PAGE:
Seed Bombs

Seed Bombs

Spring is the perfect time to start thinking about gardening and adding new flowers to our outdoor spaces. As seeds become available in stores, making seed bombs can be a fun and creative way to prepare for the gardening season ahead. Seed bombs are not only easy to make but also a great way to introduce wildflowers to various areas, adding beauty and biodiversity to our environment. Whether it's in our own gardens or in neglected urban spaces, seed bombs can help kickstart the growth of colorful blooms, creating vibrant habitats for pollinators and enhancing the natural beauty of our surroundings.

What do you do?

  1. Gather Materials: Collect clay powder or clay soil, compost or potting soil, and a variety of native wildflower seeds. Mix the clay powder and compost or potting soil in a bowl, gradually adding water until the mixture holds together without being too wet or sticky.
  2. Form Seed Bombs: Take small handfuls of the mixture and roll them into balls about 1 inch in diameter. Press a few seeds into each ball, ensuring they are evenly distributed throughout. Let the seed bombs dry for 24-48 hours until they are firm and hold their shape.
  3. Distribution: Once dry, seed bombs are ready to be distributed. Simply toss them into areas of bare soil or areas that could benefit from wildflower growth, such as vacant lots, roadside verges, or gardens. With rain or watering, the clay will dissolve, and the seeds will germinate, resulting in beautiful wildflower blooms.

What do you need?

    1. Clay powder or clay soil: This serves as a binder to hold the seed bombs together.
    2. Compost or potting soil: Provides nutrients for the seeds to grow once the seed bombs are dispersed.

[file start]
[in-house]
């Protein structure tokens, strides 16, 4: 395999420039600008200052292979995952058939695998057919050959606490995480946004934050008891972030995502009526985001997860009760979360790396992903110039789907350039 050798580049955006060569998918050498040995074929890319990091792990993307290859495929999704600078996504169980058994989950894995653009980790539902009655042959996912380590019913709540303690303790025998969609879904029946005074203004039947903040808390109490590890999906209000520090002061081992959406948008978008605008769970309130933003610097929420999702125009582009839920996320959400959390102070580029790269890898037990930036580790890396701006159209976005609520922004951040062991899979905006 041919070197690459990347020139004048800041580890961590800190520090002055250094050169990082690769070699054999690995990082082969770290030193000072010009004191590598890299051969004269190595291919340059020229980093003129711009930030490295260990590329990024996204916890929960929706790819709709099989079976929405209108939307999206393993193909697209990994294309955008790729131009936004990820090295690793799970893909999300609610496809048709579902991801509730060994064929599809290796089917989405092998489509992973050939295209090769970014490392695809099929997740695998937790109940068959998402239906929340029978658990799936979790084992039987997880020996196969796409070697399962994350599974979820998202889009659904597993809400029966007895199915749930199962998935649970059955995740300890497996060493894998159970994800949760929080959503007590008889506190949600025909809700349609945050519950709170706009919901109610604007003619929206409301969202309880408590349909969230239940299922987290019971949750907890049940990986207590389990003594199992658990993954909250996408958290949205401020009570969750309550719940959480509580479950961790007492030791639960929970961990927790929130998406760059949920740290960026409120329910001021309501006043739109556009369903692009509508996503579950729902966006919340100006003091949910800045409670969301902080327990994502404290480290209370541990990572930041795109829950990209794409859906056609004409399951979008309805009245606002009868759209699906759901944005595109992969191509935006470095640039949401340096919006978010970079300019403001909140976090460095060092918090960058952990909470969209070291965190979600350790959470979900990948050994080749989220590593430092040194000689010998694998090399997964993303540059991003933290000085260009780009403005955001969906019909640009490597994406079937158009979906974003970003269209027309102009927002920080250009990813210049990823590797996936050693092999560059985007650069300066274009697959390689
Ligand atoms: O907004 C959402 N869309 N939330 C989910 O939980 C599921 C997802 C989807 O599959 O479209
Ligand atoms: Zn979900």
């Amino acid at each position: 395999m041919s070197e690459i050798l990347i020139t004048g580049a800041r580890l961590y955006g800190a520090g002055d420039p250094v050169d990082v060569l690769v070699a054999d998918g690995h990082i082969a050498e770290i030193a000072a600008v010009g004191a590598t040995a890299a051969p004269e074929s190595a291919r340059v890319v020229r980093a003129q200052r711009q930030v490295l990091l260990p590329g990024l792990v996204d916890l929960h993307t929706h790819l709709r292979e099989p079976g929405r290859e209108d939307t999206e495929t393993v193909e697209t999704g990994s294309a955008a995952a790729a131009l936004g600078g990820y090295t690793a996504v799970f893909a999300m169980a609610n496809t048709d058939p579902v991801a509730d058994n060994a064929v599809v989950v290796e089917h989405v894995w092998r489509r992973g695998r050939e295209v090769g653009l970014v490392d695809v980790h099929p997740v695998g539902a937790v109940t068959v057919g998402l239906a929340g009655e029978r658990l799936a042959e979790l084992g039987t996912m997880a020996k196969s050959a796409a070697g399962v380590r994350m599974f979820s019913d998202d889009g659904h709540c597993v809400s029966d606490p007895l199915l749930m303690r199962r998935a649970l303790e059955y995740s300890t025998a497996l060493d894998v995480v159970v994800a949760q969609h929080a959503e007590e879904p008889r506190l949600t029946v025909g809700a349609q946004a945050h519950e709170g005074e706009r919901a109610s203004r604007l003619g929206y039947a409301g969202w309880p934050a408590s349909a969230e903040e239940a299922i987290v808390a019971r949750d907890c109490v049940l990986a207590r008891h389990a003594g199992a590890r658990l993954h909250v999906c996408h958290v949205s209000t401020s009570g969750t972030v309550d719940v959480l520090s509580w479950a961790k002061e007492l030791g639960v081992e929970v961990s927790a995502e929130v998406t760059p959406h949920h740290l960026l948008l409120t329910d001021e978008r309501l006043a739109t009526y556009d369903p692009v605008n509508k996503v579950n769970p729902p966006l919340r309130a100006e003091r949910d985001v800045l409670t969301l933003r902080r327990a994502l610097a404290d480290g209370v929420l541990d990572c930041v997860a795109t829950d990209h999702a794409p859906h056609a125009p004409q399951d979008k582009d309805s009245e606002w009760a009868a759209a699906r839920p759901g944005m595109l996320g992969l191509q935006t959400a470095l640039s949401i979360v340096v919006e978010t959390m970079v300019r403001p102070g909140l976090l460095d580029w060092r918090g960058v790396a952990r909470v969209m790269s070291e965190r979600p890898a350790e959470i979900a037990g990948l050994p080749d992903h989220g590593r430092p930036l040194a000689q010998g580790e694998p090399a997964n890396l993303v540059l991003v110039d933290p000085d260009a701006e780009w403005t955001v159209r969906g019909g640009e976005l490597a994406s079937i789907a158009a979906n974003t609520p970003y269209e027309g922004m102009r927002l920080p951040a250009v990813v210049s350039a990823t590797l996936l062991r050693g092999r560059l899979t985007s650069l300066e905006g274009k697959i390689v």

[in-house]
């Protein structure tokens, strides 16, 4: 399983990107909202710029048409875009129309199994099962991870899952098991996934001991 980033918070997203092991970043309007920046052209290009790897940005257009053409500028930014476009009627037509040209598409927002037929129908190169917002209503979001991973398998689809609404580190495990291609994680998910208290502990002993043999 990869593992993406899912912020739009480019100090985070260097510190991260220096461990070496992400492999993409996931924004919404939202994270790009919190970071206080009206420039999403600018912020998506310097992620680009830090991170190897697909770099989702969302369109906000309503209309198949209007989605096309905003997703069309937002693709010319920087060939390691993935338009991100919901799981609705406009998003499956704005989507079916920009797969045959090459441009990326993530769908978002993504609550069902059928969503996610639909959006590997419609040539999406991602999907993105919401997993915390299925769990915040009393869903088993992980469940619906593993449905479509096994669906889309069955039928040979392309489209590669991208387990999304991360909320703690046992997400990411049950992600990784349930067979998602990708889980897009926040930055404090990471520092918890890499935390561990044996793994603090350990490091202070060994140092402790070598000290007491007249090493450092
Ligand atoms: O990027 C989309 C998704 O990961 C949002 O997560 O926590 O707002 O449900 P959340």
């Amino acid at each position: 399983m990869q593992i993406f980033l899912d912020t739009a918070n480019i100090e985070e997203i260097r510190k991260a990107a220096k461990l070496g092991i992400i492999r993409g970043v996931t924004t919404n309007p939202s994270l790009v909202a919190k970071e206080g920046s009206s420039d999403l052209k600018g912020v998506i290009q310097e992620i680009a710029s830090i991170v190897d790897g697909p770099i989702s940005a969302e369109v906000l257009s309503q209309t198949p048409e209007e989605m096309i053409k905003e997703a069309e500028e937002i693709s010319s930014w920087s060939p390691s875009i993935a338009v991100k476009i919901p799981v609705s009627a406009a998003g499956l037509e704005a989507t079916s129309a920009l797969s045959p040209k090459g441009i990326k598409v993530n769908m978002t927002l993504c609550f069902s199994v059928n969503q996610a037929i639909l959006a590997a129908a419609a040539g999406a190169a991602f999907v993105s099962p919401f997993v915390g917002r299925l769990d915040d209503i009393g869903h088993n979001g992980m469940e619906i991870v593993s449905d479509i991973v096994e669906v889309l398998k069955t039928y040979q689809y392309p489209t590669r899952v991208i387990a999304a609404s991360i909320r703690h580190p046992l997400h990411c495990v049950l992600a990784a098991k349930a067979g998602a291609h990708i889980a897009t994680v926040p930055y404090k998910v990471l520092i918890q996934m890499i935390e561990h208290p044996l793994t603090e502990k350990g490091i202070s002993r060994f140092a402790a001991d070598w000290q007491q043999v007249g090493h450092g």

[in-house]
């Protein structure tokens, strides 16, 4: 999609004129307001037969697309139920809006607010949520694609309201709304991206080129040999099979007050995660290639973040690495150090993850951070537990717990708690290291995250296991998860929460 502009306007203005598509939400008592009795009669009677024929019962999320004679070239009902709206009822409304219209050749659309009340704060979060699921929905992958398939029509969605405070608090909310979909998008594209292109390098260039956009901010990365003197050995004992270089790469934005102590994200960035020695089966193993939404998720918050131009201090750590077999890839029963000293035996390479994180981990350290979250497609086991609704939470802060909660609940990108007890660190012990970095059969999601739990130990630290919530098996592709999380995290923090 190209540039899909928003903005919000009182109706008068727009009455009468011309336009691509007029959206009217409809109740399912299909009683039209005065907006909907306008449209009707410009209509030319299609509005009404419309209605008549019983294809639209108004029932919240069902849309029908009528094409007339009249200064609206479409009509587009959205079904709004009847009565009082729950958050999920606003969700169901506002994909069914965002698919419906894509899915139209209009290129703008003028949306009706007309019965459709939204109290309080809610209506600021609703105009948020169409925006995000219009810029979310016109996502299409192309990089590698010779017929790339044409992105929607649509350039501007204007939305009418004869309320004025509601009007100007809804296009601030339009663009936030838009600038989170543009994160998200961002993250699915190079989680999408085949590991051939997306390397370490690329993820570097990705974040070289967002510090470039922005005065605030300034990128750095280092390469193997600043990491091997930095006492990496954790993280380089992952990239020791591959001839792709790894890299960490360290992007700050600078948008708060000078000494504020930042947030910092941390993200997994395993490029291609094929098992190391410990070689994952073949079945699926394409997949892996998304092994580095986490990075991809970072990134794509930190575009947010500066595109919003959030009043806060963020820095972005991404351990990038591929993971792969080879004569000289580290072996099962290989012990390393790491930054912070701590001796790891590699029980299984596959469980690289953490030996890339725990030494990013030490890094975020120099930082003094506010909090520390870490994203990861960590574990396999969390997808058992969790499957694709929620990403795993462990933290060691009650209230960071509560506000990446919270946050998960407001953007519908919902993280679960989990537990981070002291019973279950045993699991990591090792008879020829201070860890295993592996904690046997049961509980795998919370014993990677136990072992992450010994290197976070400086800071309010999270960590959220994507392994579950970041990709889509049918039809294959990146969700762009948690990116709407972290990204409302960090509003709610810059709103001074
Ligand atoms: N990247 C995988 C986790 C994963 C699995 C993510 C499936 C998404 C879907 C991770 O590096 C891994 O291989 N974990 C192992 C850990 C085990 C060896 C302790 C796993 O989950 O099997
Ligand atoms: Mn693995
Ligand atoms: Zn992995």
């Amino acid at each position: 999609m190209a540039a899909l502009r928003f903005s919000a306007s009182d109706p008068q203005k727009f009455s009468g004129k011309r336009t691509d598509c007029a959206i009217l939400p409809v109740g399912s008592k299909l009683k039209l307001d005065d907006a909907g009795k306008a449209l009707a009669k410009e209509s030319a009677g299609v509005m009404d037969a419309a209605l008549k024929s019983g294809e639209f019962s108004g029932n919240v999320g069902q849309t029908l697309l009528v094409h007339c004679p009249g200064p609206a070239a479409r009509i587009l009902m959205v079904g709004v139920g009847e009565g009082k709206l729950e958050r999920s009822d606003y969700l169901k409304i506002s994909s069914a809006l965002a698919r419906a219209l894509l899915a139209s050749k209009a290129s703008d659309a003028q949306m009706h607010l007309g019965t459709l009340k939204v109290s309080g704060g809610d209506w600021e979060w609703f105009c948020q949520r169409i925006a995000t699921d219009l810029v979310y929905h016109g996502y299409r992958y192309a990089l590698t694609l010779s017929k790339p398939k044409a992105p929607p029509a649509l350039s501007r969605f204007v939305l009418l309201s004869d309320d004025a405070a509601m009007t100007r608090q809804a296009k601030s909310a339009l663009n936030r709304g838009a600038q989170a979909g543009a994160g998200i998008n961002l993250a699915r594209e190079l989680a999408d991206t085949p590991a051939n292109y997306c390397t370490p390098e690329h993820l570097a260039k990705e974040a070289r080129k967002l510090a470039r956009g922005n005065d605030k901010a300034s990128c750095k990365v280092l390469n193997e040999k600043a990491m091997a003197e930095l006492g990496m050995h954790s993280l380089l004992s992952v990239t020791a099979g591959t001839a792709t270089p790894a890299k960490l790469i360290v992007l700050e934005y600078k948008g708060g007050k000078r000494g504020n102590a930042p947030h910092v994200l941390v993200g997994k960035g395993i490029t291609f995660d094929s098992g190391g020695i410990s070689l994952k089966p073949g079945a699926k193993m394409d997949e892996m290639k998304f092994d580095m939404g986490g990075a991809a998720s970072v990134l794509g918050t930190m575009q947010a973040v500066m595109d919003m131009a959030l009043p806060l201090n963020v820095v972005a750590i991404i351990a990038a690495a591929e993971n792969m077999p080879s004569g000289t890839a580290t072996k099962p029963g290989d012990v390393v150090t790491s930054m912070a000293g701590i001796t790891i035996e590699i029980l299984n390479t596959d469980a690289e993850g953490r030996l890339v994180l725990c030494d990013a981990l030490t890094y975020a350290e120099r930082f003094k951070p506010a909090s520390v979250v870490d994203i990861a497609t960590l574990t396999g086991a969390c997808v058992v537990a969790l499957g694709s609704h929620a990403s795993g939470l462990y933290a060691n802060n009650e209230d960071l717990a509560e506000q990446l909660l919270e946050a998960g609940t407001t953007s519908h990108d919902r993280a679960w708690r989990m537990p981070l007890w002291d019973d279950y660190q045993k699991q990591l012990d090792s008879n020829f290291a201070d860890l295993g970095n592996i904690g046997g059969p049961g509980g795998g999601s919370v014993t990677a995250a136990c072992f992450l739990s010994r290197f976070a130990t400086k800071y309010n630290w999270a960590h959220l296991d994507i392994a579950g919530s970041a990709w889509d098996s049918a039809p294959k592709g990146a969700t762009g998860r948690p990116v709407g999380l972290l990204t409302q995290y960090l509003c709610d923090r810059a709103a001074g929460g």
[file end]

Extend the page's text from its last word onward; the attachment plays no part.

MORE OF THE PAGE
3. Native wildflower seeds: Choose a variety of seeds suited to your local climate and growing conditions. These can often be found at gardening stores or online.
    4. Water: Used to moisten the clay and soil mixture to the right consistency for forming seed bombs.
    5. Bowl or container: To mix the clay, soil, and seeds together.
  • Optional: Gloves to protect your hands from getting too dirty, and a tarp or newspaper to protect your work surface from mess.

Safety Considerations:

Minimize exposure to clay powder or soil dust, which can irritate the respiratory system, by working in a well-ventilated area. Additionally, be aware of any potential allergies to the materials used, such as clay or certain types of soil, and consider wearing gloves to prevent skin irritation. When selecting seeds, opt for non-toxic varieties safe for the local environment and wildlife, especially if there's a risk of ingestion by children or pets. Ensure that the water used to moisten the clay and soil mixture is clean and safe for handling, and wash hands thoroughly afterward. Finally, practice proper cleanup procedures to dispose of any unused materials and prevent slipping hazards. 


  • Physical: Gardening involves physical activity like digging and planting, boosting fitness and coordination. Sunlight exposure supports vitamin D production and overall well-being.
  • Spiritual: Gardening fosters a sense of connection to nature, promoting mindfulness and gratitude. Observing plant growth cycles inspires awe and contemplation.
  • Emotional: Gardening reduces stress and anxiety, providing a therapeutic outlet for creativity and nurturing. It instills a sense of accomplishment and offers relaxation and mindfulness.
  • Intellectual: Gardening stimulates problem-solving and planning skills, fostering cognitive engagement. Learning about plants and ecology through hands-on experience promotes lifelong learning and intellectual growth.